I am planning on rereading it soon as it is a great and simple reminder of who I want to be. I have shared it with others on my staff as well.
John A. Tyson, senior vice-president and COO, Darby Bank & Trust Co., $711.9 million-assets, Vidalia, Ga.
The Three Signs of a Miserable Job: A Fable for Managers (And Their Employees), Jossey-Bass, by Patrick Lencioni.
I’d recommend Patrick Lencioni’s latest book, the sixth of his “fable” books. He tackles the question of why so many people are unhappy at work. The issue is a popular subject with so many companies, all citing high employee turnover as one of their biggest problems. Many consulting firms argue that higher worker motivation, among other things, improves productivity, staff retention and, ultimately, results.
The root cause of job dissatisfaction, the author states, is that the basic social needs of employees are not being met. People don’t go to work merely to perform a function or get paid. They go to “get a sense of accomplishment, self-esteem, sanity, and community.” Workers are unhappy if they feel that their bosses don’t know or care who they are; if they can’t figure out why their job matters to others; and if they have no way of measuring that effect of their work.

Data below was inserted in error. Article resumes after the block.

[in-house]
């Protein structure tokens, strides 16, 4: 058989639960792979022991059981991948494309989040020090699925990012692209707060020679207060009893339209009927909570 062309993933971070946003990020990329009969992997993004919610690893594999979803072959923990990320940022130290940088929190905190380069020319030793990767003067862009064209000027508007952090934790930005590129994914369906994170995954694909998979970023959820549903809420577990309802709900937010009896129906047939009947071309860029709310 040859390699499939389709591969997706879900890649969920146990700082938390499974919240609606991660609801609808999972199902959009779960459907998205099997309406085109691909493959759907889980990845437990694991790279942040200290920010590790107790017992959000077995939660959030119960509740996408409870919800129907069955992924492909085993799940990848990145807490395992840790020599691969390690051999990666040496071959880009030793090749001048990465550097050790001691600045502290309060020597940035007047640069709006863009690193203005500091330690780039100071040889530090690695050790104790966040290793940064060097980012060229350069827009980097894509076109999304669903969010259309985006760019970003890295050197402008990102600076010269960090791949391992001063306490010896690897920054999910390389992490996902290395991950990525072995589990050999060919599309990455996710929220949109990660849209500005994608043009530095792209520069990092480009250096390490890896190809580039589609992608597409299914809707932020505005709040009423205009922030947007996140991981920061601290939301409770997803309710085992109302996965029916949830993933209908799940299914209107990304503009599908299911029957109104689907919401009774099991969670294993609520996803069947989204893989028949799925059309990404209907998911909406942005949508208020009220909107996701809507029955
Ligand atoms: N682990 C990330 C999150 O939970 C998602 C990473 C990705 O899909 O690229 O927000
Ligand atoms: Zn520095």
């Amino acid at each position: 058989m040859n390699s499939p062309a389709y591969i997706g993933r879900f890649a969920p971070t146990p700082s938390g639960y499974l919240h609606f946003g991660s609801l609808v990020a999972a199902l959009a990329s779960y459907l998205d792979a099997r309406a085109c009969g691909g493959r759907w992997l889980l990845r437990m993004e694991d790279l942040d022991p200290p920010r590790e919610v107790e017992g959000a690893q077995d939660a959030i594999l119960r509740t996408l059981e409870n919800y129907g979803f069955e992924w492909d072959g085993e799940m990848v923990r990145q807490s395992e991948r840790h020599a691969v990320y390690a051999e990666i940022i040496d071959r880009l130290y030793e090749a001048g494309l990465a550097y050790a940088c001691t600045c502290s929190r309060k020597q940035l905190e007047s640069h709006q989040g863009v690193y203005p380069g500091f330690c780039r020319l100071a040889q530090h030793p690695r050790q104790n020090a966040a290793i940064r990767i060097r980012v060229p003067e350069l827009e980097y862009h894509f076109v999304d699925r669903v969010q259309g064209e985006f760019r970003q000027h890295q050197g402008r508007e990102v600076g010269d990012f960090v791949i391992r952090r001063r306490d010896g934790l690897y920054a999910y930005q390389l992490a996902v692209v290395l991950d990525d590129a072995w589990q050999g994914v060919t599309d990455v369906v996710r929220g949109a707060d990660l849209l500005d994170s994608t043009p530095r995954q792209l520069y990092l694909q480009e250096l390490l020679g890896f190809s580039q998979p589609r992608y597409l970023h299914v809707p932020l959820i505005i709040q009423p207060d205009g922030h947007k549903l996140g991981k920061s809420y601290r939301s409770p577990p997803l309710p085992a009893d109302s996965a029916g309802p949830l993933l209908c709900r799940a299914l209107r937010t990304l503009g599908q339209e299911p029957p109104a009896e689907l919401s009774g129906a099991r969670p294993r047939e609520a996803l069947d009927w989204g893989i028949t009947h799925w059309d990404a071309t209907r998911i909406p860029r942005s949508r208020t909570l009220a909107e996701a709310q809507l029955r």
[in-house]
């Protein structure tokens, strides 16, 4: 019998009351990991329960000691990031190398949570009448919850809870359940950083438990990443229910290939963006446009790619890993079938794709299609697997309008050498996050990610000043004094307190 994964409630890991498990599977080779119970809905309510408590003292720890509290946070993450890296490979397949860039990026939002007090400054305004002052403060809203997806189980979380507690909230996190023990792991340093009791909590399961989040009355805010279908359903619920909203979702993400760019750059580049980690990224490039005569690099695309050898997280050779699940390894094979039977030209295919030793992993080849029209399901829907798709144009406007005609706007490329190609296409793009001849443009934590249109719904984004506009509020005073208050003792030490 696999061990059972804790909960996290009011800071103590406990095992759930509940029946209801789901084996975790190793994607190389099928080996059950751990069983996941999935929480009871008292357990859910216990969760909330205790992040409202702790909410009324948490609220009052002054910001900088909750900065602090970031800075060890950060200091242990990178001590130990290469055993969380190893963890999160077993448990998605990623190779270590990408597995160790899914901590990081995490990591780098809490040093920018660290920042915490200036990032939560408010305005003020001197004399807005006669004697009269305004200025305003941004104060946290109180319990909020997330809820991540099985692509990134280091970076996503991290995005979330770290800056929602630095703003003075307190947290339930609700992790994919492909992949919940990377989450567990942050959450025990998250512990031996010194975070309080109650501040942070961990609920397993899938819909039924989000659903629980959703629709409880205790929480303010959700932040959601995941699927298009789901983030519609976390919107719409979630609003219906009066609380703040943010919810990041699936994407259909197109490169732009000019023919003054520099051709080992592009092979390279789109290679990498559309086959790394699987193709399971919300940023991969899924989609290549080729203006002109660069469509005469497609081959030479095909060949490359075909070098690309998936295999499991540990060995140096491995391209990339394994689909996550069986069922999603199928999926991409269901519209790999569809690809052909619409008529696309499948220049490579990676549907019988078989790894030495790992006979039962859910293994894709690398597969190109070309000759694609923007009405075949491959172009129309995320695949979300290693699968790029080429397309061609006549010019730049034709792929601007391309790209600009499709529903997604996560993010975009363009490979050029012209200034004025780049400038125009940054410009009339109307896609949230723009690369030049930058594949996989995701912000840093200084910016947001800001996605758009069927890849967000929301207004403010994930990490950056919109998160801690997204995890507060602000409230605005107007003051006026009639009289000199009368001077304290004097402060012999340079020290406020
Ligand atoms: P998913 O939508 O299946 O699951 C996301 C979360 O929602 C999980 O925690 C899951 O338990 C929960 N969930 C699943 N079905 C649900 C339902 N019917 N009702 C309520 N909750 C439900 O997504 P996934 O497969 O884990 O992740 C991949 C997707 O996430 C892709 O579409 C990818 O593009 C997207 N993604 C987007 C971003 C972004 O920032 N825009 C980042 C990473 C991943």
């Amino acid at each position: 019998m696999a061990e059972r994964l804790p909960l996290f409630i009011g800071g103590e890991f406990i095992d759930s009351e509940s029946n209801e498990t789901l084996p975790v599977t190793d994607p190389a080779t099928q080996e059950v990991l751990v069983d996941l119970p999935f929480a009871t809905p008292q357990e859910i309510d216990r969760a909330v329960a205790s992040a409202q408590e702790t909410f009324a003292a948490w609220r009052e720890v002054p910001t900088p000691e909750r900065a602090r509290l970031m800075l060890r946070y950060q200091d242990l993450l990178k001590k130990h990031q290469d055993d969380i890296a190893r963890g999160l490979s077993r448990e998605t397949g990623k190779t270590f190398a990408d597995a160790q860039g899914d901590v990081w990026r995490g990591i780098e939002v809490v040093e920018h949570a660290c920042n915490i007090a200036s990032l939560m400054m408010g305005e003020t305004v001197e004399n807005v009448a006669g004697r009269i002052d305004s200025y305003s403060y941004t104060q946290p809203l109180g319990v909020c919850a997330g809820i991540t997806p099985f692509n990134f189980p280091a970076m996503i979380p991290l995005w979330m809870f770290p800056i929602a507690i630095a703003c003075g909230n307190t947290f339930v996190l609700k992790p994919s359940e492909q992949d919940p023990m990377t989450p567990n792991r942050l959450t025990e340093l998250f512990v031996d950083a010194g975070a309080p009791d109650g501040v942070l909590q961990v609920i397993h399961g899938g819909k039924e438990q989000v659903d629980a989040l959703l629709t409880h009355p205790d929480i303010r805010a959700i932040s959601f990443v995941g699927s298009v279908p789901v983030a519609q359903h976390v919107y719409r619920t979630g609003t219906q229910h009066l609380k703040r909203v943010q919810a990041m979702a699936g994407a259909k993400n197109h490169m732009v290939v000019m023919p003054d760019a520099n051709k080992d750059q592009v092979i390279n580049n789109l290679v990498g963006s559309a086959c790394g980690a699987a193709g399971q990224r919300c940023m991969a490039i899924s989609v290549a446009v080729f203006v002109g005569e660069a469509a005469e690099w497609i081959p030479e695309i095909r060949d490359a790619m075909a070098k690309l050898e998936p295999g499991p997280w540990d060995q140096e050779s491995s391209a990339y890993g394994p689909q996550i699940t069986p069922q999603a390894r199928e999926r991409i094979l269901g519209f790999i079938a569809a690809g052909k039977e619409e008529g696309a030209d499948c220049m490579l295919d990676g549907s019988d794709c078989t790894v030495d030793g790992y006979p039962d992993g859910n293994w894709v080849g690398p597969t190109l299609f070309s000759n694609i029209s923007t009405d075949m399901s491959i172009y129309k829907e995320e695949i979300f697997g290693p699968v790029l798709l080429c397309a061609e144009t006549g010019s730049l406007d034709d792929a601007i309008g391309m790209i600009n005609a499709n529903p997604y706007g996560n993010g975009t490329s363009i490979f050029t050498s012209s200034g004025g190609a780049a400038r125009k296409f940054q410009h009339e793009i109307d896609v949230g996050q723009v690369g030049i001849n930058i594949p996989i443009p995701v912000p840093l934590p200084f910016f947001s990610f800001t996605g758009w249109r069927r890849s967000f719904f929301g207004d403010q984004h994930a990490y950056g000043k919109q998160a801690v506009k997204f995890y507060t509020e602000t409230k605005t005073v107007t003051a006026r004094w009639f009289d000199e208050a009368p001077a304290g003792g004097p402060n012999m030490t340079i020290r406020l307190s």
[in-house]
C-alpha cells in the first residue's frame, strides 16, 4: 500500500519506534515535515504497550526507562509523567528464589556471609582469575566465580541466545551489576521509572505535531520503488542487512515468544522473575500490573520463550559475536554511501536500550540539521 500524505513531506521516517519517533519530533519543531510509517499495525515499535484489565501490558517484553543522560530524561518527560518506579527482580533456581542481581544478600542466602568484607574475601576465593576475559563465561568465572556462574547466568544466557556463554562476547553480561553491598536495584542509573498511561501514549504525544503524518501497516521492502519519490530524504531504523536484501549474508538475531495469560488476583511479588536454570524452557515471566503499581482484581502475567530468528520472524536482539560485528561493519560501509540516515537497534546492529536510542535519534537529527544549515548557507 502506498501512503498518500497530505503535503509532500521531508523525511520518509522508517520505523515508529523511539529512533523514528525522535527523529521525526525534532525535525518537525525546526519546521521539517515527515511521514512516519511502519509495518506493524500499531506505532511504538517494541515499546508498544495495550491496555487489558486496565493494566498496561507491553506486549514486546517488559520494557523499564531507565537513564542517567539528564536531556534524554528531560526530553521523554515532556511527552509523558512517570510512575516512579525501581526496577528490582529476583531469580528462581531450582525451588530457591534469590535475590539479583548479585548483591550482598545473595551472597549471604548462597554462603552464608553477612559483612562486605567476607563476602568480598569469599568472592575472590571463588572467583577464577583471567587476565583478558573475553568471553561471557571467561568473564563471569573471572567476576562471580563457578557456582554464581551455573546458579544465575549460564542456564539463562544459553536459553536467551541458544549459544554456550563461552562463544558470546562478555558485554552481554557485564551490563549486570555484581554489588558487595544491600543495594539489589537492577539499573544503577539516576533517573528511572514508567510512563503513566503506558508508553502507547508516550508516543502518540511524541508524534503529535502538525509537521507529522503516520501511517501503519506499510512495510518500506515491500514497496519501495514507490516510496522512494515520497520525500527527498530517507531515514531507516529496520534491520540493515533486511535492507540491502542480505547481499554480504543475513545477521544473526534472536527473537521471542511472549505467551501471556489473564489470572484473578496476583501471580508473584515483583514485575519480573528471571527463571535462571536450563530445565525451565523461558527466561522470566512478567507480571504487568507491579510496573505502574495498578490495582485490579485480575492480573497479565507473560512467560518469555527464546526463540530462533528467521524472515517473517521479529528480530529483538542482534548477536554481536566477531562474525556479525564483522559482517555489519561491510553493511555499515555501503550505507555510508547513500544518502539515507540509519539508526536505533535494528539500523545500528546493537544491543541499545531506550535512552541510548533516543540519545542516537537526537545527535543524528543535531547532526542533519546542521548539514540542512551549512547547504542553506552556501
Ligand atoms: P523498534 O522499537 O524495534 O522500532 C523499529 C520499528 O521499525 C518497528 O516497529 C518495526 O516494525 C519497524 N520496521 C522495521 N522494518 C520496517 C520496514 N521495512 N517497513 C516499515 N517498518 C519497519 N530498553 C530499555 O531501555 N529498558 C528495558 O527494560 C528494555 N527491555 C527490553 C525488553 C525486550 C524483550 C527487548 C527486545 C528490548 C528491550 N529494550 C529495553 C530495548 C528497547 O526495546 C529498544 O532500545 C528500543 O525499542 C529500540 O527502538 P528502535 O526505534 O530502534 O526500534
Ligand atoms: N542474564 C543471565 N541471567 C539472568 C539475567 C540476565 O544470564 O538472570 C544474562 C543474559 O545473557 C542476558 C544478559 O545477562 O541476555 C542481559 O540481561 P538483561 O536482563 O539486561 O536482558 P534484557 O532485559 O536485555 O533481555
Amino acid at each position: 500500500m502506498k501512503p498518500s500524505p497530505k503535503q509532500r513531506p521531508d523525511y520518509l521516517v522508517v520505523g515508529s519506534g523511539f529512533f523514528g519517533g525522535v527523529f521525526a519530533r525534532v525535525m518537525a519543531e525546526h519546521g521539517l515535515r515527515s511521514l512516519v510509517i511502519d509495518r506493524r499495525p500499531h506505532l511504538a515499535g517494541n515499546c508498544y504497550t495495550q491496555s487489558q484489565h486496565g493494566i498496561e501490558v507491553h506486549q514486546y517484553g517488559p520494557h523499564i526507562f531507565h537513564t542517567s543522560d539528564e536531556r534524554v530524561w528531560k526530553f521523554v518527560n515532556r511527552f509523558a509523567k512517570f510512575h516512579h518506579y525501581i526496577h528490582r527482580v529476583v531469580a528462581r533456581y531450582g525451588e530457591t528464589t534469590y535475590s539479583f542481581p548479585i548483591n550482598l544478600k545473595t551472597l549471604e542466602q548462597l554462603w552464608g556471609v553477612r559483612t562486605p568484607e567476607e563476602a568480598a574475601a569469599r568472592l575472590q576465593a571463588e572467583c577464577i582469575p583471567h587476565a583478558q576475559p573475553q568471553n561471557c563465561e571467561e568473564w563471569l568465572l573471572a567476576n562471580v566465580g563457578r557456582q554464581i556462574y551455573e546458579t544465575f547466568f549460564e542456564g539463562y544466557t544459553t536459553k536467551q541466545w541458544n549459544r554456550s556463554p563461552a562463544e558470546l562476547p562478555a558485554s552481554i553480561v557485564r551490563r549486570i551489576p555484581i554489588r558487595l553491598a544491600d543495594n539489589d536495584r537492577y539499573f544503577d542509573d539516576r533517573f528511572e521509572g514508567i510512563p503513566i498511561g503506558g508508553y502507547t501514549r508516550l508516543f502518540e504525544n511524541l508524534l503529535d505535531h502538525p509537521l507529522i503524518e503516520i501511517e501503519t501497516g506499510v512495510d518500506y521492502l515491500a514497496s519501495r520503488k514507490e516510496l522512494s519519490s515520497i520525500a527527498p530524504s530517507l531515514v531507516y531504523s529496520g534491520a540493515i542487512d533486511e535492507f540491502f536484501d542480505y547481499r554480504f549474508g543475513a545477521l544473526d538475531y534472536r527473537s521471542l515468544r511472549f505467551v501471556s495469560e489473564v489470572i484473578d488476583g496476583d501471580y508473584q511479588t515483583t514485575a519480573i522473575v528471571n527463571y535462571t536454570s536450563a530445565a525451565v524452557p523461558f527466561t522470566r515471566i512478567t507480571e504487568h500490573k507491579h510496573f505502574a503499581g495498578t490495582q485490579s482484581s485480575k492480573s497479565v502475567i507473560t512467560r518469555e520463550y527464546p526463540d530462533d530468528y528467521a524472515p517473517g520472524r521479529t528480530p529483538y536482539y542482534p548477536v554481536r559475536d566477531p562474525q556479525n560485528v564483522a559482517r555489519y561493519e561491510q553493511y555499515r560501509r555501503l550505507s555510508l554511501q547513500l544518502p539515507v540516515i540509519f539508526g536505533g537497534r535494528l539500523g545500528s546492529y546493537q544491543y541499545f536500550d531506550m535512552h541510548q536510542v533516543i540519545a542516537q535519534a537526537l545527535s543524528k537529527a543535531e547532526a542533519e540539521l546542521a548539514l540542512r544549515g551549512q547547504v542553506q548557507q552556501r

He calls these problems “anonymity,” “irrelevance,” and “immeasurability.”
We’ve been using this topic of employee engagement or job satisfaction to better understand the levels of productivity of our bank employees. And more importantly, to try and improve the work environment to improve their level of engagement with the work. We spend more time at work than we do at home, so we need to be happy with the work. We also know that only by engaging the employee can we expect to engage our customers.
The electronic version of this article available at: http://lb.ec2.nxtbook.com/nxtbooks/sb/ababj0208/index.php?startid=18